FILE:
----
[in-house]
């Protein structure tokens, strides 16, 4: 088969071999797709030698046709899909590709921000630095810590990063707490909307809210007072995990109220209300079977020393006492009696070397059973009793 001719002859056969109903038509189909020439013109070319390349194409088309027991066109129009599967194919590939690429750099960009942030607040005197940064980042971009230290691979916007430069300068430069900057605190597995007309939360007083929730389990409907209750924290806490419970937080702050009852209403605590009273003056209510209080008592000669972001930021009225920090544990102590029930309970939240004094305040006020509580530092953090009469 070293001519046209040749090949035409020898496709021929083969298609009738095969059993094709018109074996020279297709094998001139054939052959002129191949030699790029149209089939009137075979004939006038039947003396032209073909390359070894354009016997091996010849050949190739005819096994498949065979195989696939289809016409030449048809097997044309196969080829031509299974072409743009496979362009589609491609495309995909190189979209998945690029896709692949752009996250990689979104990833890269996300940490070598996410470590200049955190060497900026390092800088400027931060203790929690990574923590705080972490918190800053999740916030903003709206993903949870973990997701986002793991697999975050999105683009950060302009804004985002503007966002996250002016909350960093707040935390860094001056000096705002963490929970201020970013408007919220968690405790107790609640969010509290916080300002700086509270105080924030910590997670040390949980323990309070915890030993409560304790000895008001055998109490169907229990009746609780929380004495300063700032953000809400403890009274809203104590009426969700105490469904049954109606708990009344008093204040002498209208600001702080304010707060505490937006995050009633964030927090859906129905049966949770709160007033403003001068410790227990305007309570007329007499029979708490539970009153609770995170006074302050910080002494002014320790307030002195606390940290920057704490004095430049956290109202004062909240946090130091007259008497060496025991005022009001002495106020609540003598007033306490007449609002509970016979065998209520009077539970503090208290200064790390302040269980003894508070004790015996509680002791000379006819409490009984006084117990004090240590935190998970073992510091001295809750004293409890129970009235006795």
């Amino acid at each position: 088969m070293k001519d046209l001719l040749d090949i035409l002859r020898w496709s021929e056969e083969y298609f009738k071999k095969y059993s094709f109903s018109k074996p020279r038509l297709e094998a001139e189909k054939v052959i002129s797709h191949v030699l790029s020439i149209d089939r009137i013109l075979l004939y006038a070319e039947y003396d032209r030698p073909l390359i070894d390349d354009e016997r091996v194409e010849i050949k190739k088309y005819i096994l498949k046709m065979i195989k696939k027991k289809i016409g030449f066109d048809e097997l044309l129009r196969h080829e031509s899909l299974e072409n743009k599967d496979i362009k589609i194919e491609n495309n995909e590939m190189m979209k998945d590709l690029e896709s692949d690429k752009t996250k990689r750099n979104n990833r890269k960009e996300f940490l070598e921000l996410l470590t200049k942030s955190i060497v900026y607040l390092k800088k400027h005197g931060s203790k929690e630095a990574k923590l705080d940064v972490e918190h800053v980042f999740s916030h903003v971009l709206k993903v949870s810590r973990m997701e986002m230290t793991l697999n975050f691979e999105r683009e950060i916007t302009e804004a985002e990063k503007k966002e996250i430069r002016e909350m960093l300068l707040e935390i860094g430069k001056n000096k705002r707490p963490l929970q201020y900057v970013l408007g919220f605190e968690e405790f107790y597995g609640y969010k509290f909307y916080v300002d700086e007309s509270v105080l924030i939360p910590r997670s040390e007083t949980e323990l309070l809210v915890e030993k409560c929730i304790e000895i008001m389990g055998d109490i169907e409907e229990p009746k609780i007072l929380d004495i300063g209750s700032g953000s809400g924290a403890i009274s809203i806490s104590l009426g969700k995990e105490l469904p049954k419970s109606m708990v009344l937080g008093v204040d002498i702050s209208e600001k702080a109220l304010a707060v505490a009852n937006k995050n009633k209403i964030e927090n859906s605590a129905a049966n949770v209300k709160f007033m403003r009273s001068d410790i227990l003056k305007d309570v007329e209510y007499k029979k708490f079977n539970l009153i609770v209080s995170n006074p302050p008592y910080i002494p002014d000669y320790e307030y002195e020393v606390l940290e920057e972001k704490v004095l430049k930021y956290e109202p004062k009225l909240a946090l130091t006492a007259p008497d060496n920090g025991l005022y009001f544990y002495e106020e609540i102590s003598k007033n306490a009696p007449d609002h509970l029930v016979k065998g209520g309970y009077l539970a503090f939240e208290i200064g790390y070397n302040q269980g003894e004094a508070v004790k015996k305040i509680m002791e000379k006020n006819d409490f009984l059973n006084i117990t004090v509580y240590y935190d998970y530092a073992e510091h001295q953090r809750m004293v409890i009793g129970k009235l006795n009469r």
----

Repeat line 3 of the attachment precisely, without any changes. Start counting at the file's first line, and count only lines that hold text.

């Amino acid at each position: 088969m070293k001519d046209l001719l040749d090949i035409l002859r020898w496709s021929e056969e083969y298609f009738k071999k095969y059993s094709f109903s018109k074996p020279r038509l297709e094998a001139e189909k054939v052959i002129s797709h191949v030699l790029s020439i149209d089939r009137i013109l075979l004939y006038a070319e039947y003396d032209r030698p073909l390359i070894d390349d354009e016997r091996v194409e010849i050949k190739k088309y005819i096994l498949k046709m065979i195989k696939k027991k289809i016409g030449f066109d048809e097997l044309l129009r196969h080829e031509s899909l299974e072409n743009k599967d496979i362009k589609i194919e491609n495309n995909e590939m190189m979209k998945d590709l690029e896709s692949d690429k752009t996250k990689r750099n979104n990833r890269k960009e996300f940490l070598e921000l996410l470590t200049k942030s955190i060497v900026y607040l390092k800088k400027h005197g931060s203790k929690e630095a990574k923590l705080d940064v972490e918190h800053v980042f999740s916030h903003v971009l709206k993903v949870s810590r973990m997701e986002m230290t793991l697999n975050f691979e999105r683009e950060i916007t302009e804004a985002e990063k503007k966002e996250i430069r002016e909350m960093l300068l707040e935390i860094g430069k001056n000096k705002r707490p963490l929970q201020y900057v970013l408007g919220f605190e968690e405790f107790y597995g609640y969010k509290f909307y916080v300002d700086e007309s509270v105080l924030i939360p910590r997670s040390e007083t949980e323990l309070l809210v915890e030993k409560c929730i304790e000895i008001m389990g055998d109490i169907e409907e229990p009746k609780i007072l929380d004495i300063g209750s700032g953000s809400g924290a403890i009274s809203i806490s104590l009426g969700k995990e105490l469904p049954k419970s109606m708990v009344l937080g008093v204040d002498i702050s209208e600001k702080a109220l304010a707060v505490a009852n937006k995050n009633k209403i964030e927090n859906s605590a129905a049966n949770v209300k709160f007033m403003r009273s001068d410790i227990l003056k305007d309570v007329e209510y007499k029979k708490f079977n539970l009153i609770v209080s995170n006074p302050p008592y910080i002494p002014d000669y320790e307030y002195e020393v606390l940290e920057e972001k704490v004095l430049k930021y956290e109202p004062k009225l909240a946090l130091t006492a007259p008497d060496n920090g025991l005022y009001f544990y002495e106020e609540i102590s003598k007033n306490a009696p007449d609002h509970l029930v016979k065998g209520g309970y009077l539970a503090f939240e208290i200064g790390y070397n302040q269980g003894e004094a508070v004790k015996k305040i509680m002791e000379k006020n006819d409490f009984l059973n006084i117990t004090v509580y240590y935190d998970y530092a073992e510091h001295q953090r809750m004293v409890i009793g129970k009235l006795n009469r």